Smartphone cameras have a limited ability to take low light photos due to a combination of a small lens diameter which restricts the amount of light that can enter the camera and unwanted motion from the human hand. Our OIS actuator improves picture and video quality, especially in low light conditions by using a shape memory alloy technology that offers performance and size advantages compared with current OIS solutions.

We have recently been selected to provide an OIS actuator that will be used in a smartphone to be introduced in China in the fall of 2014. As a result, we are now installing our first automated production line in anticipation of ramping to volume later this summer.

We’re also working with other interested smartphone and camera module makers who are evaluating our OIS actuator for potential inclusion in their future products. We’re in the early stages with this product and volumes initially will be low. But we are encouraged by the interest our OIS actuator is attracting and we’re excited about the significant opportunity that the smartphone camera market provides.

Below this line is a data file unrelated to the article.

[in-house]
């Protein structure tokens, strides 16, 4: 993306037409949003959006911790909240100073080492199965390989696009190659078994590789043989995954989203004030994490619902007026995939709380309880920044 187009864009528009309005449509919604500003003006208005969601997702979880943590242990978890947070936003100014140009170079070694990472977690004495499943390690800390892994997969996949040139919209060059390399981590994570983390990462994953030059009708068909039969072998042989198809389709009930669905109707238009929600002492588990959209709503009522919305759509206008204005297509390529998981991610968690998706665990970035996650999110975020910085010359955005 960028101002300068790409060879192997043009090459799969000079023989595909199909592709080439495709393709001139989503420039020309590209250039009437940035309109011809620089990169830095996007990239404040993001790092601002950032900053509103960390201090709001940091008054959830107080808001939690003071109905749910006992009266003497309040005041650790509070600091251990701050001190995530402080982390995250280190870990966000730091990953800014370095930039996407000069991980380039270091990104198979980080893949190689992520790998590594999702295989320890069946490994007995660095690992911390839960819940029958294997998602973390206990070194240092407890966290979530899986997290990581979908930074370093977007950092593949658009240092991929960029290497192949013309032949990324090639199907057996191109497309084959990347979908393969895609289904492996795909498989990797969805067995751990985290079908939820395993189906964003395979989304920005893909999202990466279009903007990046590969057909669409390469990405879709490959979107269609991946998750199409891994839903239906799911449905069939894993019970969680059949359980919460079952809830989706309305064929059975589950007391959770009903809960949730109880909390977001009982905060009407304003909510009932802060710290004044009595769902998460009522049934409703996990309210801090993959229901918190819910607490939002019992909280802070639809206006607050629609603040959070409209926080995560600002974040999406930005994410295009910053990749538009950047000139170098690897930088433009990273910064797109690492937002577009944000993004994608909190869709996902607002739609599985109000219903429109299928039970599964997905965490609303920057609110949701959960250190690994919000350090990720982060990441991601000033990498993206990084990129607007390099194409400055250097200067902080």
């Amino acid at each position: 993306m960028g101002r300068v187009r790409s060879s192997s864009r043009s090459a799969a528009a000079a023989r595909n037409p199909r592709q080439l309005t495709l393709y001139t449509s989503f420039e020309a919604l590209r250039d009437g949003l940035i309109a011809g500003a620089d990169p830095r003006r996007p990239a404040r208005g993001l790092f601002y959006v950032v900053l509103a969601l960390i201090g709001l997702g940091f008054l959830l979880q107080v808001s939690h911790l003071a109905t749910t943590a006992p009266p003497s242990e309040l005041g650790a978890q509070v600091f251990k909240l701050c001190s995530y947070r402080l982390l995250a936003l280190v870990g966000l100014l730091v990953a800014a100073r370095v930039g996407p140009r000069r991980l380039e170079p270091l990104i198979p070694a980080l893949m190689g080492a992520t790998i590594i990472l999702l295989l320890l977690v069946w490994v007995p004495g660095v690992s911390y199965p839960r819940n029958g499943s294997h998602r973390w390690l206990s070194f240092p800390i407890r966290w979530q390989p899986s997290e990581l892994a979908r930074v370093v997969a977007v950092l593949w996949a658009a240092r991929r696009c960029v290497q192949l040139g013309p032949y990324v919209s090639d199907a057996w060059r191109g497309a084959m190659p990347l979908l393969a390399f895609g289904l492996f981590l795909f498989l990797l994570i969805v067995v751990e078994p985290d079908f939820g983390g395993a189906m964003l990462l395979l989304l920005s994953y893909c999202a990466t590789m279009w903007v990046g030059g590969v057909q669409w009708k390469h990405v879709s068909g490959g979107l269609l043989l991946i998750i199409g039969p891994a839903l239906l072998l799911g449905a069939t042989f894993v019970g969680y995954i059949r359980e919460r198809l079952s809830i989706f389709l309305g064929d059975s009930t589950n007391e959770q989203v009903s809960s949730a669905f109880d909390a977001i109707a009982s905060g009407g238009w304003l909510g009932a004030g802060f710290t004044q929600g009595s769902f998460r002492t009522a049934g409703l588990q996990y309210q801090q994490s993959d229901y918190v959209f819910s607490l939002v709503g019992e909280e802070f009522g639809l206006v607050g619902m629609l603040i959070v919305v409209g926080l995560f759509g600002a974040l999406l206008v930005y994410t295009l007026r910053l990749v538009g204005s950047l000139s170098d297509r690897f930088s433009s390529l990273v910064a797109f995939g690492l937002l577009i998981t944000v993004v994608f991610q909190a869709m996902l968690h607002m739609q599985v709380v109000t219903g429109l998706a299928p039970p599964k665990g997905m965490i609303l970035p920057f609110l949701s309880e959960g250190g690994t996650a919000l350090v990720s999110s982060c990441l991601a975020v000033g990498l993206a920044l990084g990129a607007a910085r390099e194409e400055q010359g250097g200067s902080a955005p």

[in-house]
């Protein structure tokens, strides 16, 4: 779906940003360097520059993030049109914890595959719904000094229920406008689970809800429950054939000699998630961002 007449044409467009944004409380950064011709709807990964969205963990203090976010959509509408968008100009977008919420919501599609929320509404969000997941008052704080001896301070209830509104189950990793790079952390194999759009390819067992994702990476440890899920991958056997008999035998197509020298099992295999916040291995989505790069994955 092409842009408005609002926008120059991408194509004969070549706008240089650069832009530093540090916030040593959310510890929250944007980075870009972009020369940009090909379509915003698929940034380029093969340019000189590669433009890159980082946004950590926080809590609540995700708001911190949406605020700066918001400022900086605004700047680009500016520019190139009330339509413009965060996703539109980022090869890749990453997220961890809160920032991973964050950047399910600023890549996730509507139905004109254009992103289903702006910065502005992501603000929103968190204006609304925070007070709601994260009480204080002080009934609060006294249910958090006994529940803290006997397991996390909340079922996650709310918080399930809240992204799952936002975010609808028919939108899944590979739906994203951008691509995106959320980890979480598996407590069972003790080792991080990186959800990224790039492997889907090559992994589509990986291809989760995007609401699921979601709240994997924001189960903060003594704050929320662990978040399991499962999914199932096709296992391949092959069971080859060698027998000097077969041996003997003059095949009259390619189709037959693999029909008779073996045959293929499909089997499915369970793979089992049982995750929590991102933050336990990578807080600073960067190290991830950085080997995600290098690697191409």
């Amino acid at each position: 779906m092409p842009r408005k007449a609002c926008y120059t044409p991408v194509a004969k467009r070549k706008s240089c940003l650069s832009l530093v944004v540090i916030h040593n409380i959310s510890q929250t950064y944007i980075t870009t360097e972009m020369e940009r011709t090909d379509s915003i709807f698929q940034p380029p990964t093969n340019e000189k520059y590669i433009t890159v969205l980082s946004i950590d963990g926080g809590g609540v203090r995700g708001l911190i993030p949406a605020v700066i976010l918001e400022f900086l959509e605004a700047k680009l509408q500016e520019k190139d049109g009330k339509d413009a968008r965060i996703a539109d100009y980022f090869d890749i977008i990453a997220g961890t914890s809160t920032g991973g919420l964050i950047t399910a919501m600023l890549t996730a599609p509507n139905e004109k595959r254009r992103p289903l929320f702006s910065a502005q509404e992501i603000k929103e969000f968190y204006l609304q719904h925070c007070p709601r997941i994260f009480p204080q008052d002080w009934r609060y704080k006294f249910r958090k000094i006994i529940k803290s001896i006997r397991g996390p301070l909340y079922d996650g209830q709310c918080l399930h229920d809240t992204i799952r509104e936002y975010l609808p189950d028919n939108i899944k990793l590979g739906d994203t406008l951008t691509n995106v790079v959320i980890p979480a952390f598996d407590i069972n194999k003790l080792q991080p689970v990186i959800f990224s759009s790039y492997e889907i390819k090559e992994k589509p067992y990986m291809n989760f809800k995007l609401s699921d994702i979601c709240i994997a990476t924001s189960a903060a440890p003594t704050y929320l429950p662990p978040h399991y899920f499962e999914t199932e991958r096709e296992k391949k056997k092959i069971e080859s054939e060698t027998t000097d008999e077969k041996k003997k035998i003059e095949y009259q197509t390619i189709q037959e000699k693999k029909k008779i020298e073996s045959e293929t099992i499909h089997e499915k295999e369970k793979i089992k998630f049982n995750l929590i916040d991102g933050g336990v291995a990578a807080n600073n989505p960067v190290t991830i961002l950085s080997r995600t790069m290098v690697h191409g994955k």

So to sum up, our suspension volumes are moving up again. Our alignment with and support from the top two drive companies is stronger than ever. Our cost structure is best in class. And we are now leveraging our technology and manufacturing expertise in the new and ramping OIS market.

I’ll turn the call over to Dave now for a review of our financial results.

Dave Radloff